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Cross Waves #7 performance "Top Songs"
curated by Eleanor King
By Dave Dyment
November 21, 2015, 8:00 pm
at The Box Toronto, 89 Niagara St
General $10
Cross Waves is a Canadian Sound Art series that includes performances and internet radio programs curated by eight media artists representing different regional and cultural perspectives in Canada. The series is taking place between July 2014 and February 2016. The content is contextualized by the curators through commentaries and essays and draws attention to Sound Artists from across Canada. The seventh in the series, entitled “Top Songs,” is curated by Eleanor King. King’s series will begin broadcasting in November on NAISA Radio everyday at noon, 8pm and 4am on NAISA Radio (www.naisa.ca/naisa-radio). A concert featuring performances by Dave Dyment, alongside works from King’s Cross Waves #7 radio programme will be presented on Nov 21th. The remaining upcoming series - Cross Waves #8 - will be curated by Jason Ryle.

Introduction by Eleanor King

i. the love song by Andy Dowden
ii. 100 lines, version 2.015,  2015 by jake moore and Steve Bates
iii. You Don’t Bring Me Flowers (A + B), 2015 by Dave Dyment (live)
iv. Ridin’, 2015 by Lisa Lipton
v. The Burden, 2010 by Benny Nemerofsky Ramsay
vi. For Bapu (posthumous overture), 2011 by Divya Mehra

I. the love song,1982 by Andy Dowden
My earliest mash-ups were sounds recorded from television in the 1960’s using a tape recorder, and I have been fascinated with sound since that time. I am struck by the creative potential which is revealed when recorded sounds are treated as analagous to clay, plastic, rubber, or even thoughts, but in an electronic form. As a popular form of musical expression, the mash up emerges from scratch and hip hop sensibilities. The mash-up is also a form of media art because it explores audio culture in a new way. It is reflective like a mirror, inviting society to listen to itself and wonder, “is that really us?”

The Love Song a strategy for reconciling or integrating music which is popular/public with that which is personal/private. At the same time it tells a minimal story with an almost operatic flavour. Love goes out partying all night.
II. 100 lines, version 2.015, 2015 by jake moore and Steve Bates
100 lines is a call out in the dark.
Punk rock is our shared history and often a touchstone between us. We grew up in parallel and performed in bands in the same city long before we came to know one another directly. Song titles, bands and specific events associated with punk and post punk illustrate kinship and shared knowledge between us (and others). The musics are emblematic of dischord and resistance, desiring of different, evidence of difference yet often carried a quest for the commons as a way to challenge the then contemporaneous socio-economics of Thatcher and Reagan that have continued to lead us downwards into the neoliberalist now.

We challenged each other to come up with 50 lines each, in no particular order, of lyrics that have stayed with us. Words or utterances that actively reside within; the sort of thing that one hears internally while in the non-places of contemporary society. We recorded without knowing what the other had selected. We began each line at the same time so we could not always hear what the other was saying, one of us in Montreal and the other in Stockholm, Sweden. The sonic effects and delays are indexical of the distance technologies yet suggest a more affected production. This interference of distance manifested troubles the communication through the very tools that allow it, and asserts again the sonic as our shared space. There were some expected crossovers, beautiful actions of simultaneity of the same lyric in the same order, and near misses of the same song but different section. The intention was not comprehension of the lyric or the creation of a chorus but a volley to the other, the lover, to seek resonances and visit oscillation, to communicate.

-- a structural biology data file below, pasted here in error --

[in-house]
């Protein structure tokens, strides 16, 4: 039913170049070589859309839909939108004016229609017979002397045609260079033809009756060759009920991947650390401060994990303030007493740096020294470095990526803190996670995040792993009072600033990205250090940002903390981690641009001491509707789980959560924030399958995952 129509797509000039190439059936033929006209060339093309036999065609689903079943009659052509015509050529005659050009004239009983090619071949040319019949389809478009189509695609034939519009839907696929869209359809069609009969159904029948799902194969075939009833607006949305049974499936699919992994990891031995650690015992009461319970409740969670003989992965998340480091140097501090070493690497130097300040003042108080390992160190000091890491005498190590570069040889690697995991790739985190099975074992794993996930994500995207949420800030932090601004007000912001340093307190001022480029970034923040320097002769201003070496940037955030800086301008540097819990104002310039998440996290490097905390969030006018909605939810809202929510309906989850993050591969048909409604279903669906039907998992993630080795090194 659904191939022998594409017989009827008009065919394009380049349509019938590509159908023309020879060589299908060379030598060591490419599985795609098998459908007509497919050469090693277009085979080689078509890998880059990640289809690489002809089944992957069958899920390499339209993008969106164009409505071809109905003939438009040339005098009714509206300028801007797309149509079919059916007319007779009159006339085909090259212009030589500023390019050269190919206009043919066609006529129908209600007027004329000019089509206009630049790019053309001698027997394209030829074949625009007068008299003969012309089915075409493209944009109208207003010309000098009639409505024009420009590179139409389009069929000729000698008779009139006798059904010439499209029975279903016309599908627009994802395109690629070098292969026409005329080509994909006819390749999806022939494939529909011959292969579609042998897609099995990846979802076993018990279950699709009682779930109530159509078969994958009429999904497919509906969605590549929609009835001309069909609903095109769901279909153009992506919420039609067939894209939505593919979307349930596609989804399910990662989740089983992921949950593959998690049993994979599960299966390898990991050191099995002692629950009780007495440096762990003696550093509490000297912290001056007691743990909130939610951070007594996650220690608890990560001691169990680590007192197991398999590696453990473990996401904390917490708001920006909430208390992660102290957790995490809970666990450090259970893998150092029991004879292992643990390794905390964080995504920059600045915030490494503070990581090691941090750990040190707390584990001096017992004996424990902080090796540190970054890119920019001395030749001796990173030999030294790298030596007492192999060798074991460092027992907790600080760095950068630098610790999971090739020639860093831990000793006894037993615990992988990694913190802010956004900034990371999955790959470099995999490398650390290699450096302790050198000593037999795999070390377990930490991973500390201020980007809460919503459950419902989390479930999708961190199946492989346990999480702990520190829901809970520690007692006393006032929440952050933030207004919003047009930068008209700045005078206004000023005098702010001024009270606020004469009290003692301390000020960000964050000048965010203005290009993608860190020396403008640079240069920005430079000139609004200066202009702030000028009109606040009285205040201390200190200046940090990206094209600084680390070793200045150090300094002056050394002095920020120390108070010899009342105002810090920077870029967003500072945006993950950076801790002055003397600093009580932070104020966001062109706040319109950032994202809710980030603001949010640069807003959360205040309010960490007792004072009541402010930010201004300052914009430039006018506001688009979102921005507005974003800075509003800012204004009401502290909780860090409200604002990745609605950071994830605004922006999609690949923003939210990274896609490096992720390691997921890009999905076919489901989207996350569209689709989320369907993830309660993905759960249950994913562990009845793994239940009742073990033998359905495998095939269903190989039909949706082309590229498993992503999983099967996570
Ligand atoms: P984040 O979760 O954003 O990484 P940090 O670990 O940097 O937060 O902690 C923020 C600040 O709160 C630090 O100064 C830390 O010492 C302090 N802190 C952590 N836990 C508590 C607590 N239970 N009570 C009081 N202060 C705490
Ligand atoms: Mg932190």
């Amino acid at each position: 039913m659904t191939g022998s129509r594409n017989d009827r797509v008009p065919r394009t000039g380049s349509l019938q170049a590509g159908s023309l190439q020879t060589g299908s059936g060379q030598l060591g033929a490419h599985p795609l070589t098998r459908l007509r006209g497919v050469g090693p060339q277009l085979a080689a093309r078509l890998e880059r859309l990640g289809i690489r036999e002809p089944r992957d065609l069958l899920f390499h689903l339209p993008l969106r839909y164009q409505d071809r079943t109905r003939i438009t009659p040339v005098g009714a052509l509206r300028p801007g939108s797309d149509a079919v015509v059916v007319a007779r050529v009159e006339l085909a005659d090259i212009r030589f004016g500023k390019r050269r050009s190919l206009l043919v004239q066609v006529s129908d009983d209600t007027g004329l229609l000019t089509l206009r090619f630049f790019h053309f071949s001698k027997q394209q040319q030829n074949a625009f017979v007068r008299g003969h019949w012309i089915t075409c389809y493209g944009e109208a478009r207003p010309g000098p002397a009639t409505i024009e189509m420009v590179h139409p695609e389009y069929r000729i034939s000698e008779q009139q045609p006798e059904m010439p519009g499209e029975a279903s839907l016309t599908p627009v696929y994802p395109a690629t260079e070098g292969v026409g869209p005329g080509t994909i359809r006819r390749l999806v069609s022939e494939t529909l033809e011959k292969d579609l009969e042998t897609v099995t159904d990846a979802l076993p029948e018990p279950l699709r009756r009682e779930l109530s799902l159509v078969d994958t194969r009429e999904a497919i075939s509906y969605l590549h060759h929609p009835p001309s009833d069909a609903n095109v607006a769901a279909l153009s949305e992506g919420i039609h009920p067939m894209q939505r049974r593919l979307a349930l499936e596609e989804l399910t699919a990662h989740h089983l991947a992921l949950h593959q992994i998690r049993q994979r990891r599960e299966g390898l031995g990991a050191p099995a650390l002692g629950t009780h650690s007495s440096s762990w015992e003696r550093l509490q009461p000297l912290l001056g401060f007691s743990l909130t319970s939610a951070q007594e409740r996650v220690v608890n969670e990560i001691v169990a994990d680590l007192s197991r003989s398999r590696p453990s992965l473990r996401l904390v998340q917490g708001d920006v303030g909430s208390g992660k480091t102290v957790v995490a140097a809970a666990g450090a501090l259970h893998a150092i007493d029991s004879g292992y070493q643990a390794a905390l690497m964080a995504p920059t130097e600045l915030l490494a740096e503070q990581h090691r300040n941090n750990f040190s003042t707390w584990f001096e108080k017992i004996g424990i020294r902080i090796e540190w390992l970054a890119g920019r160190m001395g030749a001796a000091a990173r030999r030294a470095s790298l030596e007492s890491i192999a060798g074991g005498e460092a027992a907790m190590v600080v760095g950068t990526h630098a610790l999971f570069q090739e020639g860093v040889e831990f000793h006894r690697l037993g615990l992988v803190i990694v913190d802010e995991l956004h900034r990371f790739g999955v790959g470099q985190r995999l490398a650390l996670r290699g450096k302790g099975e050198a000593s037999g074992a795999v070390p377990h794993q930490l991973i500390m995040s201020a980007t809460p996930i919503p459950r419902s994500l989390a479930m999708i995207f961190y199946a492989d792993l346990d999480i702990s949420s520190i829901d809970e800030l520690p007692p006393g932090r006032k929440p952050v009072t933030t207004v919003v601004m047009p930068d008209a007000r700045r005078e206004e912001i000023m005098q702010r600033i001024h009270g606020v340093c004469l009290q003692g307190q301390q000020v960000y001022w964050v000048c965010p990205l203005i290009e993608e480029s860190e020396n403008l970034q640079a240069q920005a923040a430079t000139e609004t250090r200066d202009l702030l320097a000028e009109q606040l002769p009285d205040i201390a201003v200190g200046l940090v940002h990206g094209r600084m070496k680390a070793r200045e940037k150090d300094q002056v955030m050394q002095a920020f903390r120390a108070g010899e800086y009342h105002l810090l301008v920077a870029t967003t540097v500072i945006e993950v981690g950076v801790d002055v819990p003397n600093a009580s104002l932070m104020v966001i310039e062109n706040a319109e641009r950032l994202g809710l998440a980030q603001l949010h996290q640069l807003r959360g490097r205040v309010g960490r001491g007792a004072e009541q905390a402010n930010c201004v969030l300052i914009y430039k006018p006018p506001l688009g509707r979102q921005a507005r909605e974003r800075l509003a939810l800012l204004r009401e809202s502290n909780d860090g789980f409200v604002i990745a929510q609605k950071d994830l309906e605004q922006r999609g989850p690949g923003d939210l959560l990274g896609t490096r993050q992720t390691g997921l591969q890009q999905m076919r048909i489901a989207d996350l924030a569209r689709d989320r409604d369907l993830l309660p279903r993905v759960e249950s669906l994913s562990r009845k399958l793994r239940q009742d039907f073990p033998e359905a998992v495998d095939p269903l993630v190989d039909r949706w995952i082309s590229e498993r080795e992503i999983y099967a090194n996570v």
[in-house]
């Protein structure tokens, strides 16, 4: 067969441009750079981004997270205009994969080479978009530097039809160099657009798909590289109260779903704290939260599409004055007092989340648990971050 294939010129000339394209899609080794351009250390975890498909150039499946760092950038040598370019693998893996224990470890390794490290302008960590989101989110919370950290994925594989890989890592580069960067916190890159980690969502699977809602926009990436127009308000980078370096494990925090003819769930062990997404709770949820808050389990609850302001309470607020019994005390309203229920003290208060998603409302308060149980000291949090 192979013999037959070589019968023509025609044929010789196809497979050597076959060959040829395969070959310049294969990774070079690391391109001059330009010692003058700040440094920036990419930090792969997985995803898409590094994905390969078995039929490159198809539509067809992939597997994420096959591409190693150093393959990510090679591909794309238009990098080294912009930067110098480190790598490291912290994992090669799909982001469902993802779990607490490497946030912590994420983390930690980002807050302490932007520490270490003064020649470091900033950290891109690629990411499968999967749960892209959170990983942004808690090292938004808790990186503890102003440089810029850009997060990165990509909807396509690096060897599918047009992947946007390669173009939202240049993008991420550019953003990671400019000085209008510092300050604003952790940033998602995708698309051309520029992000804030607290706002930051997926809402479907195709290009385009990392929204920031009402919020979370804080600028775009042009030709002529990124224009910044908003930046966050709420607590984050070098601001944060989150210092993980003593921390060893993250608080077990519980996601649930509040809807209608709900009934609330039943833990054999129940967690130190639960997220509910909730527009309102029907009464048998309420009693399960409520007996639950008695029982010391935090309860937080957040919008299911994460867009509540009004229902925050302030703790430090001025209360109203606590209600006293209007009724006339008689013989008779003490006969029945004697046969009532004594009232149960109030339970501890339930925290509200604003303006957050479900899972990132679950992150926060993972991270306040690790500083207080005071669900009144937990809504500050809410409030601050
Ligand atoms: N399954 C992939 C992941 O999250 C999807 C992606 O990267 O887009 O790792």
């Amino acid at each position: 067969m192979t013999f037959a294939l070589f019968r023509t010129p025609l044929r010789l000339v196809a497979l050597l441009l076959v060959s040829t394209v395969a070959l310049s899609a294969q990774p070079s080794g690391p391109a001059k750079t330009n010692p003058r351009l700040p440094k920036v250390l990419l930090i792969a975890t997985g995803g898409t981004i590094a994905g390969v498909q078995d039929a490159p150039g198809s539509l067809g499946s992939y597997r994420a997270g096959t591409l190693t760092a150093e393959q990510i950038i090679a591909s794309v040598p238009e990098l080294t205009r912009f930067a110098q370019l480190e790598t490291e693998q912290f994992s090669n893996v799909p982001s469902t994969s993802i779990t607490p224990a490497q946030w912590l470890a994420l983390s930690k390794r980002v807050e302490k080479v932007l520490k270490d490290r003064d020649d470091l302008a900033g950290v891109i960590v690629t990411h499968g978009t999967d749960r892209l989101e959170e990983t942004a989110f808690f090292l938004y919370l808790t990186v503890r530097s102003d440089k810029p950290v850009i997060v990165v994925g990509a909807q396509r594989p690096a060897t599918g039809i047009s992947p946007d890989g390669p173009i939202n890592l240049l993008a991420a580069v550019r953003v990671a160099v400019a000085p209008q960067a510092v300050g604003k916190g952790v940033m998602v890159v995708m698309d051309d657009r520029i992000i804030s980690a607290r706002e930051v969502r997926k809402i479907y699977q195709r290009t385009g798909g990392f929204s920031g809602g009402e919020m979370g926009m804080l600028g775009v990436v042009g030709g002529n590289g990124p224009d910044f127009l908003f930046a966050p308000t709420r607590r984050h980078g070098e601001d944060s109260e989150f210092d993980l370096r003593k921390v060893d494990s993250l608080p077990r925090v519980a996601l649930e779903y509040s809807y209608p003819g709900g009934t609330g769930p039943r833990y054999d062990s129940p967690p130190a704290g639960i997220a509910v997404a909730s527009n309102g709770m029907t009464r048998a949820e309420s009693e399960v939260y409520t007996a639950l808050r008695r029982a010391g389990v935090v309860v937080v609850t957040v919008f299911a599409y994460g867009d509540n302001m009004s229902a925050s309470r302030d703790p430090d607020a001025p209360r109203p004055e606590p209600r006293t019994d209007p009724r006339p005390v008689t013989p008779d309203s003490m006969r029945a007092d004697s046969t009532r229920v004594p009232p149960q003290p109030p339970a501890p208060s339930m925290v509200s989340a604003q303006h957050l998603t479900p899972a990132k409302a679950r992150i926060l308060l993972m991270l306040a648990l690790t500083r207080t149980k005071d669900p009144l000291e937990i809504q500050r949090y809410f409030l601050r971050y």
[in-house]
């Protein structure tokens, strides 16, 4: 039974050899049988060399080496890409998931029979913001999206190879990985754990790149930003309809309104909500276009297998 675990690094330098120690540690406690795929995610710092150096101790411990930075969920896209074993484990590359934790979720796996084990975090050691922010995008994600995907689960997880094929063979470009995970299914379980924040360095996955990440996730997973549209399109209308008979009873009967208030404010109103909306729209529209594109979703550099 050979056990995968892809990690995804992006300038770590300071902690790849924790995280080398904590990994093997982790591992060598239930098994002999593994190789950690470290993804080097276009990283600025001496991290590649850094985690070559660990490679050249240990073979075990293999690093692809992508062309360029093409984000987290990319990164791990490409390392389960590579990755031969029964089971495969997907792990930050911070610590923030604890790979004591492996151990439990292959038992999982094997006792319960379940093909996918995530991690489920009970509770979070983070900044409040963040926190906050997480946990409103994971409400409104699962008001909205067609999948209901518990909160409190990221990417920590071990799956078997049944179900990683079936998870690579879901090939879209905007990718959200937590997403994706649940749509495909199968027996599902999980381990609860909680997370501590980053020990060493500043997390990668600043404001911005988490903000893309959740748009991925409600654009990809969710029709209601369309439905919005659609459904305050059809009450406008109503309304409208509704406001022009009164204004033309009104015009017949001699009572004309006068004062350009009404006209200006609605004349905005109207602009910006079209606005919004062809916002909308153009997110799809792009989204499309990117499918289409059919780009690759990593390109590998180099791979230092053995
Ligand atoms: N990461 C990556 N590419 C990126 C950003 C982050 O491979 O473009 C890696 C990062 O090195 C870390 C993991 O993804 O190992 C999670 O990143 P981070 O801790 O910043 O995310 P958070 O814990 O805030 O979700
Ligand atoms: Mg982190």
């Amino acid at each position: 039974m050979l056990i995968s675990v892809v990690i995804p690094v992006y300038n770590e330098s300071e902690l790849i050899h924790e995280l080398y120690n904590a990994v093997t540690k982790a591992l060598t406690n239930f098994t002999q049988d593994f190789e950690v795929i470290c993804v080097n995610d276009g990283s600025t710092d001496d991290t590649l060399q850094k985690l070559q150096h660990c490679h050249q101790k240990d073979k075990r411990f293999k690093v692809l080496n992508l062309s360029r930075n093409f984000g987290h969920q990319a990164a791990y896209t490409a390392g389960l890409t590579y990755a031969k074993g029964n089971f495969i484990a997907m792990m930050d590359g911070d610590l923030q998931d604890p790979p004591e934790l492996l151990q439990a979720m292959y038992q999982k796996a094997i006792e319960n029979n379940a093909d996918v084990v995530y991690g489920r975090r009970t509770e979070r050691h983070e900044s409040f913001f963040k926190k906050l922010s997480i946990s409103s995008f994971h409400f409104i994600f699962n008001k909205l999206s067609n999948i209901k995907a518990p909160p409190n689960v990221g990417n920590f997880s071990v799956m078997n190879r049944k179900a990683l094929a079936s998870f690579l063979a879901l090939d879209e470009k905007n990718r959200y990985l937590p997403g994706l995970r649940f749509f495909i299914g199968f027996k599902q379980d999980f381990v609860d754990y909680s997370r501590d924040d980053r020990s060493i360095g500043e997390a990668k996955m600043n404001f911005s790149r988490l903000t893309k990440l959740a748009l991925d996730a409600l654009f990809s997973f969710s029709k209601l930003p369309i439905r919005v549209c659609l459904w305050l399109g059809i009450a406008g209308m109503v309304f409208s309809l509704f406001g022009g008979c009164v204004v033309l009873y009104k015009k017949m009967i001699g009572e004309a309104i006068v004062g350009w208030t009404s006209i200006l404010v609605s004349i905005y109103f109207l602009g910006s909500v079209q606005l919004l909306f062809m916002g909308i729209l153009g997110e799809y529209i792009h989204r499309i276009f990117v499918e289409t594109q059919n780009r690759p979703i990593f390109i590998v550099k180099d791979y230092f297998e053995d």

III. You Don't Bring Me Flowers (A + B), 2015 by Dave Dyment
Live Performance

A case-study of the circuitous path of the first hit 'mash-up' or 'bastard pop' song. The work takes the form of a brief presentation (lecture as sound work) followed by a turntable duet.
IV. Ridin', 2015 by Lisa Lipton (a.k.a. FRANKIE)
This audio piece was developed during an audio residency program titled: Secret Selfie Residency, in the Summer of 2015 in Halifax, NS. Here, I created an experimental sound // noise recording that explored an alternative narration and voice for myself as drummer. The bed track for the sound piece was sourced through recorded drum practices, that became distorted and accentuated with additional dialogue, beats, songs and sound samples. Ridin’ acted as an emotional, present response to what was being felt and found throughout the residency week.
V. The Burden, 2010 by Benny Nemerofsky Ramsay
The listener heard an individual trapped at the threshold of making an I-statement, caught in the infinite complexities of this world, traveling through vast pleasures, lamentations and solitudes of the ego. The “I” is sustained, uninterrupted over seven minutes, and as it stretches, a constantly shiftng musical score emerges, transforming the colour of this vowel through a spectrum of wordless emotions. Designed for an audience of one, when installed in a gallery, The Burden is accompanied by an arrangement of mirrors and a silkscreened concertina bookwork.
VI. For Bapu (posthumous overture), 2011 by Divya Mehra
Documentation of a live performance by a cellist of Tupac Shakur’s Ain’t Mad at Cha’. Artspeak, Vancouver, Canada 2011. Installed with speakers on a mahogany British parlour table circa 1890, dimensions variable.